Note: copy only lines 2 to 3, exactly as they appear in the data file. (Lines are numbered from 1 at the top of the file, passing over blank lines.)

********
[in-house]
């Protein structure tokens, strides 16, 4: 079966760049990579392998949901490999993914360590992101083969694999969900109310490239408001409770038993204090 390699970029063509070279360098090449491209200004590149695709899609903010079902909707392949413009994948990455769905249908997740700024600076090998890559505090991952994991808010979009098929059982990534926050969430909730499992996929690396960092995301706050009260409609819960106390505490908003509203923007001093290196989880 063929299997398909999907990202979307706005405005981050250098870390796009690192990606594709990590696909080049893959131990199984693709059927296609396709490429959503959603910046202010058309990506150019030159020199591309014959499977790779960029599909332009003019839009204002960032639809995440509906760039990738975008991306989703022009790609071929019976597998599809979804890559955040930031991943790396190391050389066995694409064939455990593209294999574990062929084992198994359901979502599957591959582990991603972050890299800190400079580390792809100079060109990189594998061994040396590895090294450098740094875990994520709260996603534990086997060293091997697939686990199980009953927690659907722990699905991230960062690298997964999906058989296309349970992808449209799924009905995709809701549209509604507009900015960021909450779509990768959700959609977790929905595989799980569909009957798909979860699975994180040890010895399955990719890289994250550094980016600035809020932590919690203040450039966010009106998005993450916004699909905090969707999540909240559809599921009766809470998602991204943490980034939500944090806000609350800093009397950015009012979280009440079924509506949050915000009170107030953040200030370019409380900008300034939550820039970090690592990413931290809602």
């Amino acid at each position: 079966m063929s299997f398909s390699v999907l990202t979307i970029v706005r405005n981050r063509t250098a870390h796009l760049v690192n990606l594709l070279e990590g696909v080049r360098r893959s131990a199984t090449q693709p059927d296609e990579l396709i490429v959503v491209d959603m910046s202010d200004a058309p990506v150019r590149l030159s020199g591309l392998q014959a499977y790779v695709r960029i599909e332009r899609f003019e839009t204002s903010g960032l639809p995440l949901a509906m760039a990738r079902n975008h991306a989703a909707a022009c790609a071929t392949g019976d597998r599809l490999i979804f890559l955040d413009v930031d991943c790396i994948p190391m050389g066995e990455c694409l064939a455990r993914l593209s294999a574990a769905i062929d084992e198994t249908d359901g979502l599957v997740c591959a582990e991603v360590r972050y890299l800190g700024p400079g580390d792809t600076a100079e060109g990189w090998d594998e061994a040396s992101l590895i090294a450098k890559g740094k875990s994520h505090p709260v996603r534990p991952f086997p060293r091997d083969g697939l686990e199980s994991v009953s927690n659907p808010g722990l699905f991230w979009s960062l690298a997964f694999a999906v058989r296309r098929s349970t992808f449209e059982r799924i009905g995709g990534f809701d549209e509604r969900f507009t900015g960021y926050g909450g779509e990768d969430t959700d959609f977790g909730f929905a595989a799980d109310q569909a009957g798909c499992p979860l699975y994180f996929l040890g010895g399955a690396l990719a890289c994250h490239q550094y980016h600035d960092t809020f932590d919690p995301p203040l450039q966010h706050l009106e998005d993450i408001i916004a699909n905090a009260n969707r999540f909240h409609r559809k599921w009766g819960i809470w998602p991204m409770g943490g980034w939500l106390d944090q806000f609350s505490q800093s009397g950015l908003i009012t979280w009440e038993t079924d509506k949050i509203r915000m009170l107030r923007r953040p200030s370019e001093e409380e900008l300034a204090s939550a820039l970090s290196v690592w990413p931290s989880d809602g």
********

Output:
């Protein structure tokens, strides 16, 4: 079966760049990579392998949901490999993914360590992101083969694999969900109310490239408001409770038993204090 390699970029063509070279360098090449491209200004590149695709899609903010079902909707392949413009994948990455769905249908997740700024600076090998890559505090991952994991808010979009098929059982990534926050969430909730499992996929690396960092995301706050009260409609819960106390505490908003509203923007001093290196989880 063929299997398909999907990202979307706005405005981050250098870390796009690192990606594709990590696909080049893959131990199984693709059927296609396709490429959503959603910046202010058309990506150019030159020199591309014959499977790779960029599909332009003019839009204002960032639809995440509906760039990738975008991306989703022009790609071929019976597998599809979804890559955040930031991943790396190391050389066995694409064939455990593209294999574990062929084992198994359901979502599957591959582990991603972050890299800190400079580390792809100079060109990189594998061994040396590895090294450098740094875990994520709260996603534990086997060293091997697939686990199980009953927690659907722990699905991230960062690298997964999906058989296309349970992808449209799924009905995709809701549209509604507009900015960021909450779509990768959700959609977790929905595989799980569909009957798909979860699975994180040890010895399955990719890289994250550094980016600035809020932590919690203040450039966010009106998005993450916004699909905090969707999540909240559809599921009766809470998602991204943490980034939500944090806000609350800093009397950015009012979280009440079924509506949050915000009170107030953040200030370019409380900008300034939550820039970090690592990413931290809602």
């Amino acid at each position: 079966m063929s299997f398909s390699v999907l990202t979307i970029v706005r405005n981050r063509t250098a870390h796009l760049v690192n990606l594709l070279e990590g696909v080049r360098r893959s131990a199984t090449q693709p059927d296609e990579l396709i490429v959503v491209d959603m910046s202010d200004a058309p990506v150019r590149l030159s020199g591309l392998q014959a499977y790779v695709r960029i599909e332009r899609f003019e839009t204002s903010g960032l639809p995440l949901a509906m760039a990738r079902n975008h991306a989703a909707a022009c790609a071929t392949g019976d597998r599809l490999i979804f890559l955040d413009v930031d991943c790396i994948p190391m050389g066995e990455c694409l064939a455990r993914l593209s294999a574990a769905i062929d084992e198994t249908d359901g979502l599957v997740c591959a582990e991603v360590r972050y890299l800190g700024p400079g580390d792809t600076a100079e060109g990189w090998d594998e061994a040396s992101l590895i090294a450098k890559g740094k875990s994520h505090p709260v996603r534990p991952f086997p060293r091997d083969g697939l686990e199980s994991v009953s927690n659907p808010g722990l699905f991230w979009s960062l690298a997964f694999a999906v058989r296309r098929s349970t992808f449209e059982r799924i009905g995709g990534f809701d549209e509604r969900f507009t900015g960021y926050g909450g779509e990768d969430t959700d959609f977790g909730f929905a595989a799980d109310q569909a009957g798909c499992p979860l699975y994180f996929l040890g010895g399955a690396l990719a890289c994250h490239q550094y980016h600035d960092t809020f932590d919690p995301p203040l450039q966010h706050l009106e998005d993450i408001i916004a699909n905090a009260n969707r999540f909240h409609r559809k599921w009766g819960i809470w998602p991204m409770g943490g980034w939500l106390d944090q806000f609350s505490q800093s009397g950015l908003i009012t979280w009440e038993t079924d509506k949050i509203r915000m009170l107030r923007r953040p200030s370019e001093e409380e900008l300034a204090s939550a820039l970090s290196v690592w990413p931290s989880d809602g």